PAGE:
I originally posted this story on July 29, 2010.
I pulled off of the interstate at a non-descript crossroads town near the Louisiana-Mississippi state line. It was nearing the noon hour and I was quite ready for lunch. I spied a Waffle House and that promised to be a quick, inexpensive solution to my hunger.
The cries of "Helloooo" echoed through the eatery as I entered. A small booth in the back was the perfect spot for me to eat while observing the comings and goings of the broad spectrum of patrons.
It was surprising that there were only a few customers present. Usually, at that time of day, Waffle Houses are pulsing with activity. I ordered a patty melt and relaxed in the relative quiet.
By and by, the door opened and a man entered. I would not have paid much attention, except for the fact that he stopped just inside the door and just stood there, looking down at the floor. He was dressed in what looked to be clean, if worn, clothing. He had a beard that needed trimming, and hair that was about three weeks past due for a haircut. One of the waitresses invited the man in, and motioned for him to take a seat.
In a low voice, while staring at the floor, the man asked if there might be any leftovers. He added, "I don't have any money to pay for it."
The waitress turned to the manager, who was also the cook, and told him the situation. The manager eyed the man, and said, "Sit down, sir---I'll give you a little something to get you on your way". The man timidly perched on a barstool at the counter.
He was served a waffle with syrup, a bowl of grits and a glass of water. The man was very meek and courteous, saying "thank you", and "I really appreciate this".
When he had finished, the waitress told the man that one of the other patrons had offered to pay for anything else he might want to eat. He stammered, "Who should I thank?" But the waitress said she could not tell him that, but he was free to order anything more that he might want. All he could think of was another bowl of grits and more water, which the waitress brought him. He thanked her again.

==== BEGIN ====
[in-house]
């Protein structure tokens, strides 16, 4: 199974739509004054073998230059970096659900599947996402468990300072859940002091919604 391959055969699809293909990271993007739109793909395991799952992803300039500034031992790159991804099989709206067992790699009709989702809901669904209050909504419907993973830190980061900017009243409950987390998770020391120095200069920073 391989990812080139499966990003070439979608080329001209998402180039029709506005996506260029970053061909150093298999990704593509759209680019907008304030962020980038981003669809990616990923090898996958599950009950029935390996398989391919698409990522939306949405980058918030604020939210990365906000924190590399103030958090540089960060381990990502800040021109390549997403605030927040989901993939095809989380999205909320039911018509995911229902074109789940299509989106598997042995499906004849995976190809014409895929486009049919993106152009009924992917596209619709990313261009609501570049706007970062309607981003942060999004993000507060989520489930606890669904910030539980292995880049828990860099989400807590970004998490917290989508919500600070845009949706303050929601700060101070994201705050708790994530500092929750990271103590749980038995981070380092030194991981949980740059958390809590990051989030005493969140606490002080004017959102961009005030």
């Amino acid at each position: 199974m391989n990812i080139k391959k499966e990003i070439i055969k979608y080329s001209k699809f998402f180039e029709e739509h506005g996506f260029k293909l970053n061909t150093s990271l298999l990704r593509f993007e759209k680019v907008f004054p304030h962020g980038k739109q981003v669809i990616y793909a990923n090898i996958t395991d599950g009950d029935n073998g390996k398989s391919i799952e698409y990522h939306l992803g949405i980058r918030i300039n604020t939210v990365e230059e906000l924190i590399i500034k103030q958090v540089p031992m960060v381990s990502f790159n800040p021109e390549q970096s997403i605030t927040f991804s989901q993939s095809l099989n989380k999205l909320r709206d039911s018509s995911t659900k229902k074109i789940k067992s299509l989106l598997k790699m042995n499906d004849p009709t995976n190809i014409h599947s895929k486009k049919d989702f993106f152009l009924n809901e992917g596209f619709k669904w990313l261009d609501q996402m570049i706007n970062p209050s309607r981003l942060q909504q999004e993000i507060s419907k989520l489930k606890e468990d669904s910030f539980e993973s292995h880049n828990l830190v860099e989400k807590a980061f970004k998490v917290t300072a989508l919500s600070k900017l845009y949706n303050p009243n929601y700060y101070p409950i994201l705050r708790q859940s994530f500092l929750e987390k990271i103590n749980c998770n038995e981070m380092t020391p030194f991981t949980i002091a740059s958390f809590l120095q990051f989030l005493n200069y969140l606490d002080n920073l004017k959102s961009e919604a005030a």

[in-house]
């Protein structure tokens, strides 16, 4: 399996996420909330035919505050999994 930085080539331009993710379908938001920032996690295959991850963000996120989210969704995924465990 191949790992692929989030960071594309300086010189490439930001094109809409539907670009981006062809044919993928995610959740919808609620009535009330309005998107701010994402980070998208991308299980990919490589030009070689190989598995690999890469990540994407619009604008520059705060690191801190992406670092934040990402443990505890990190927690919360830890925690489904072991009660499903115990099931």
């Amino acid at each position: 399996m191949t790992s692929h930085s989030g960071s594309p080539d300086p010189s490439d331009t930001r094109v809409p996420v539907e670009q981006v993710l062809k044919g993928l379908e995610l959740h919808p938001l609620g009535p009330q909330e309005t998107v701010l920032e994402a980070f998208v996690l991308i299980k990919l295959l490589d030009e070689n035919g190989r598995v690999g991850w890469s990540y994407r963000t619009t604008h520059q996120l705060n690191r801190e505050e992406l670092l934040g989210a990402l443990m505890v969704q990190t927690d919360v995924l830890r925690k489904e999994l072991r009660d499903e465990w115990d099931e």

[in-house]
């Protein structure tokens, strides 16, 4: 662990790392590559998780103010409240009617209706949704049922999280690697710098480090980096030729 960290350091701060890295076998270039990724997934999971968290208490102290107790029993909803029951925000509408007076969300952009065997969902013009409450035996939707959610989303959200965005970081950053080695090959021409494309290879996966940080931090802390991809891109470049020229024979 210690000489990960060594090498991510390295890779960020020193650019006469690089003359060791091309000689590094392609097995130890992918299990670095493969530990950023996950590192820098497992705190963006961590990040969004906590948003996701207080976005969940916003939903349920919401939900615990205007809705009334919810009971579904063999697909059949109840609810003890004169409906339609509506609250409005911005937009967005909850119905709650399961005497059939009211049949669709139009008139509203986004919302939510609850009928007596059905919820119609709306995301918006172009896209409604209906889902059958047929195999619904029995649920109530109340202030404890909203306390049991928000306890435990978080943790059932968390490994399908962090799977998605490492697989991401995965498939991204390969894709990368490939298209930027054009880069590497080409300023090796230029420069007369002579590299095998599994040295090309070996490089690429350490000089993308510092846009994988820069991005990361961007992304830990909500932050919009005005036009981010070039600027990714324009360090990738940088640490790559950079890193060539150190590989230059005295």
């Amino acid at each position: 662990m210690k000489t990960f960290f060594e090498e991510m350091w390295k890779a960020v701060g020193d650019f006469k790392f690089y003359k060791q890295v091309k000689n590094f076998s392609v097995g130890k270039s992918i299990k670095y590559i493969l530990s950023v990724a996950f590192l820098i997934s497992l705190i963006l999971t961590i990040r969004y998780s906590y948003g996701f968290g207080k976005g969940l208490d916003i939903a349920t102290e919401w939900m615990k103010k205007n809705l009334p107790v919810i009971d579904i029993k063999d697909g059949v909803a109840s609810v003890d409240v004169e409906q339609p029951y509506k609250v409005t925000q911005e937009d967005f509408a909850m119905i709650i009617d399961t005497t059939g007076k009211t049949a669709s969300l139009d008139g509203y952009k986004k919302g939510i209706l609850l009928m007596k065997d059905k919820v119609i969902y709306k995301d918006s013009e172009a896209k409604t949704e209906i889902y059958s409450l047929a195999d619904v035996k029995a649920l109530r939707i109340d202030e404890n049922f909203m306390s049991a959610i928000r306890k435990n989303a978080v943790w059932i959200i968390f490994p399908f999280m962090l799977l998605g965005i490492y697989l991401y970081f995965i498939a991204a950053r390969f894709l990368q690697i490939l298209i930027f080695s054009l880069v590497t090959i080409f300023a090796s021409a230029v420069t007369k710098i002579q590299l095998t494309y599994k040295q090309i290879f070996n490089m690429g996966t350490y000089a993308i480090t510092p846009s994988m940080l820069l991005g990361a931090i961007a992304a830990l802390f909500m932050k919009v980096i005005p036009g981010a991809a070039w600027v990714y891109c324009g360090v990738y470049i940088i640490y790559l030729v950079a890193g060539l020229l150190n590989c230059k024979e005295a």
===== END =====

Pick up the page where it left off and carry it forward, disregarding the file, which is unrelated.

When he finished eating, he rose and quietly asked the waitress if it would be all right if he used the restroom. She told him of course it would be OK.
When the man came out of the restroom, he shuffled past my booth. I extended my hand to him as he passed me. He looked at me with a quizzical expression. In my hand was a $5 bill. "Oh, I couldn't take that", he whispered. I said "Yes---this is for you. Remember that Jesus loves you".
I thought I saw tears welling up in his eyes. "Thank you, sir", he murmured appreciatively, as he took the currency and backed to the door.
As he exited the restaurant, I arose to pay my bill. The waitress said to me, "That was a wonderful thing you did. God will bless you for that".
I told her that God has ALREADY blessed me beyond reason.
Leaving the Waffle House shortly after the man had departed, I looked for him to see where he was going. But he had mysteriously vanished.
Since that day, I think of that man often. And I sometimes wonder if God was testing all of us in that restaurant that day.